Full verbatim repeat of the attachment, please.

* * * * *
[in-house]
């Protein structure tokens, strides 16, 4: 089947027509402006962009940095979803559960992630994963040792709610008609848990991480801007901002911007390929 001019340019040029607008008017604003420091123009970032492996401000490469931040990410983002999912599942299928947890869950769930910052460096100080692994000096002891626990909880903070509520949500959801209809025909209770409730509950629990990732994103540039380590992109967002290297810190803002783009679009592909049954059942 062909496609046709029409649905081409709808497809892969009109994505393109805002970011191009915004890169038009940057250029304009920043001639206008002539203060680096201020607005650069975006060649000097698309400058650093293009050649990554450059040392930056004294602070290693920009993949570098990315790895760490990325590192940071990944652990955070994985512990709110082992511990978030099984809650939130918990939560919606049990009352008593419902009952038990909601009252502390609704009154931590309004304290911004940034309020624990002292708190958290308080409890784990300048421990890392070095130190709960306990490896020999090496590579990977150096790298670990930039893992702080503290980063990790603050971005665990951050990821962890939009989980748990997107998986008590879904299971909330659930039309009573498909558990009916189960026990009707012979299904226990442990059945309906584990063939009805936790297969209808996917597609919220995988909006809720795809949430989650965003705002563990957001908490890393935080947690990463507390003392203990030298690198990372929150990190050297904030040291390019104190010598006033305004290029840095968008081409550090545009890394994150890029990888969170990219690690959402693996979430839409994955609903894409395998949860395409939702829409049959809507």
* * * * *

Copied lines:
[in-house]
């Protein structure tokens, strides 16, 4: 089947027509402006962009940095979803559960992630994963040792709610008609848990991480801007901002911007390929 001019340019040029607008008017604003420091123009970032492996401000490469931040990410983002999912599942299928947890869950769930910052460096100080692994000096002891626990909880903070509520949500959801209809025909209770409730509950629990990732994103540039380590992109967002290297810190803002783009679009592909049954059942 062909496609046709029409649905081409709808497809892969009109994505393109805002970011191009915004890169038009940057250029304009920043001639206008002539203060680096201020607005650069975006060649000097698309400058650093293009050649990554450059040392930056004294602070290693920009993949570098990315790895760490990325590192940071990944652990955070994985512990709110082992511990978030099984809650939130918990939560919606049990009352008593419902009952038990909601009252502390609704009154931590309004304290911004940034309020624990002292708190958290308080409890784990300048421990890392070095130190709960306990490896020999090496590579990977150096790298670990930039893992702080503290980063990790603050971005665990951050990821962890939009989980748990997107998986008590879904299971909330659930039309009573498909558990009916189960026990009707012979299904226990442990059945309906584990063939009805936790297969209808996917597609919220995988909006809720795809949430989650965003705002563990957001908490890393935080947690990463507390003392203990030298690198990372929150990190050297904030040291390019104190010598006033305004290029840095968008081409550090545009890394994150890029990888969170990219690690959402693996979430839409994955609903894409395998949860395409939702829409049959809507």